PARIS, FRANCE - SEPTEMBER 07: Cyril Leroy attends the launch of the 2023 Rugby World Cup Defender campaign at Palais De Tokyo on September 7, 2023 in Paris, France. (Photo by Dave Benett/Getty Images for JLR) | Dave Benett/Getty Images for JLR

The opening match of the 10th Rugby World Cup pitted the hosts against the bookies’ favourites in front of 80,000 fans.

There was a gay player out on the pitch — for a short time at least, before kick-off in Paris on Friday night.

Cyril Leroy was selected by the French Rugby Federation (FFR) to be the game’s official ball-carrier, in recognition of him being the founder of Les Gaillards — the country’s first gay rugby club — and his long-standing commitment to inclusive sport and fighting homophobia.

“I’m really honored,” Leroy told Outsports ahead of the match. “It’s incredibly humbling.

“The FFR wants to show it’s serious about all forms of diversity, not just LGBTQ. I’ve been chosen for this game and others have been invited to be ball-carriers for later matches.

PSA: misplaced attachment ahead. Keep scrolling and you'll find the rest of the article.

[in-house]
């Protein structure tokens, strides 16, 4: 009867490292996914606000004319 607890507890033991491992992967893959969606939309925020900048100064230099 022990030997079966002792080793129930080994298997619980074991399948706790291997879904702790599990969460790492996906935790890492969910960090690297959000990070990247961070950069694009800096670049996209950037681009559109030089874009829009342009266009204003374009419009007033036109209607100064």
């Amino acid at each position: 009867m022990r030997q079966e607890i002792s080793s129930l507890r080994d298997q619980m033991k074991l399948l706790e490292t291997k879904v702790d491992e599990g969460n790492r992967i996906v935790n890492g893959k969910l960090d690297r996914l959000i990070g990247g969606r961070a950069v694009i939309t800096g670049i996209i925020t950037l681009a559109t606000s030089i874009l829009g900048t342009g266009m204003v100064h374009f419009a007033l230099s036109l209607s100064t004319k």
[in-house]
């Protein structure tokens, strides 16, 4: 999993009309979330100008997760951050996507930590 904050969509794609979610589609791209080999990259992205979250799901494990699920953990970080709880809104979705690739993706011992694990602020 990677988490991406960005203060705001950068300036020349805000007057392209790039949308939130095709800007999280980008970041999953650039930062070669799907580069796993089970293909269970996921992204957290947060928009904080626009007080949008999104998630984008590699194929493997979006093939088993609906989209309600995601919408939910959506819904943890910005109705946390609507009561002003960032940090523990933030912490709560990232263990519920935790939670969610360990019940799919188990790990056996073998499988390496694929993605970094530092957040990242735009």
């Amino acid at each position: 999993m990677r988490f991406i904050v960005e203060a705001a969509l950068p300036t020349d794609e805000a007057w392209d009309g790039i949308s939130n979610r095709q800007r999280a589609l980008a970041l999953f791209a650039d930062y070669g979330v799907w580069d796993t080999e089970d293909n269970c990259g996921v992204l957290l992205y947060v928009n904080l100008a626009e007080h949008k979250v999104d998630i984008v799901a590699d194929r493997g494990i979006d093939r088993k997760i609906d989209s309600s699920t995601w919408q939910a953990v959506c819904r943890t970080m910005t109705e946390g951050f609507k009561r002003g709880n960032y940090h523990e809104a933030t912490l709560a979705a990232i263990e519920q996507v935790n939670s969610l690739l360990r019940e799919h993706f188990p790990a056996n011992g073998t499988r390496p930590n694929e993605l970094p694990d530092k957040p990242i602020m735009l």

“It’s a big symbol. We’ll have the opening ceremony, and President Macron and other dignitaries will be in the stadium, so I’m really pleased.”

TV viewers will also see Leroy during commercial breaks throughout the tournament, with sponsor Land Rover Defender featuring him in a ‘Trailblazers’ ad spot.

Before walking out with the oval ball at the Stade de France, he will have been thinking back to two decades ago when he started up Les Gaillards.

“I come from the suburbs of Paris which is not the most gay-friendly place in which to grow up,” said Leroy.

“I wasn’t very comfortable doing sport when I was a teenager. But after I came out, I joined an LGBTQ volleyball club in Paris which was fun and I made a lot of friends.”

However, rugby had always been his favourite sport since watching games on TV with his uncle, a passionate fan.

“I realized I was missing rugby and I really wanted to play but there was no gay team for that,” he explained.

“So I decided to create one from scratch. It was difficult — you didn’t have social media or any of that stuff back then.

“It was more about collecting friends, and friends of friends, going to bars and just talking about what we were doing.

“Even then, people wanted to know if it would be tough and dangerous and whether they would get injured!”

Despite that, Leroy recruited enough players to get the club off the ground, with the carrot of a trip to London for International Gay Rugby’s major event in summer 2004.

It had been given the title of the Bingham Cup, in memory of Mark Bingham, who had played for the San Francisco Fog in a precursor tournament just a few months before losing his life in the terrible events of 9/11.